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Author: Buhrmann, Jacklyn R.
Resulting in 1 citation.
1. Buhrmann, Jacklyn R.
Three Essays on Skill Heterogeneity in Frictional Labor Markets
Ph.D. Dissertation, Department of Economics, Purdue University, 2018
Cohort(s): NLSY97
Publisher: ProQuest Dissertations & Theses (PQDT)
Keyword(s): Job Search; Occupational Choice; Occupational Information Network (O*NET); Skills

Permission to reprint the abstract has not been received from the publisher.

This dissertation is composed of three essays using labor search models to explore the role of skill mismatch in the labor market. The first, "Skill Mismatch in Frictional Labor Markets", provides theory and evidence on pair-specific skill mismatch in the labor market, defined as the gap between an individual's skills and the requirements of her job. Employment data from the NLSY97 display some degree of positive sorting into occupations on the basis of cognitive skills, but skill mismatch is pervasive and costly. I develop and estimate a labor search model featuring heterogeneity in worker skills and firm skill requirements that demonstrates how search frictions induce voluntary mismatch acceptance. In addition, the model indicates that skill mismatch is countercyclical; as the labor market tightens, mismatch tolerance falls and wages rise for all workers. However, the elasticity of mismatch tolerance with respect to market tightness varies systematically across the skill space, leading to changes in the composition of employment over the business cycle.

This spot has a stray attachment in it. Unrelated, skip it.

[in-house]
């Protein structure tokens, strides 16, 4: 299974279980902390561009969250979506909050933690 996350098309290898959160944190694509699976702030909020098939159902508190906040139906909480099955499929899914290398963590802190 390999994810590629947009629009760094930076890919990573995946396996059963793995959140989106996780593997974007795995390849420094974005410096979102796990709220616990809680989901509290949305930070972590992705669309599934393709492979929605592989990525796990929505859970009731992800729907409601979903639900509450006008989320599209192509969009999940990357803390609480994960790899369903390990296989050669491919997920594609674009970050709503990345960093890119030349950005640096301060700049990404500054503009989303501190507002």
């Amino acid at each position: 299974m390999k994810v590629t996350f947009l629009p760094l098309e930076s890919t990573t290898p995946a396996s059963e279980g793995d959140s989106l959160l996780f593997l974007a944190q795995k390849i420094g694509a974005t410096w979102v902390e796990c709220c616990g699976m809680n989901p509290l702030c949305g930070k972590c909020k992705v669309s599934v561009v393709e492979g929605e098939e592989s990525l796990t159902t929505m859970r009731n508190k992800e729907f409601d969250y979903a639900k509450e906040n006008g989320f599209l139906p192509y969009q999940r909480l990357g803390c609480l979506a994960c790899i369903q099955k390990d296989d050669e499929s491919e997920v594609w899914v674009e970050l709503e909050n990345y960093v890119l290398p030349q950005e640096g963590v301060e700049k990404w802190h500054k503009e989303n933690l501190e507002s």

While the model generates levels of mismatch broadly consistent with the data, the degree of positive sorting is underestimated for higher-skilled workers. The second chapter, "Targeted Search in Heterogeneous Labor Markets'", extends the theory of targeted search by introducing continuous skill heterogeneity among workers and firms in frictional labor markets. Workers are unable to fully direct their search, but instead pay an information cost to reduce the variance of the job offer distribution. A lower variance increases the worker's expected match quality but decreases the offer arrival rate. Results show higher-skilled workers target their search more intensely, decreasing the expected level of mismatch among higher-skilled workers and allowing the model to better fit the data on skill mismatch and sorting.

Bibliography Citation
Buhrmann, Jacklyn R. Three Essays on Skill Heterogeneity in Frictional Labor Markets. Ph.D. Dissertation, Department of Economics, Purdue University, 2018.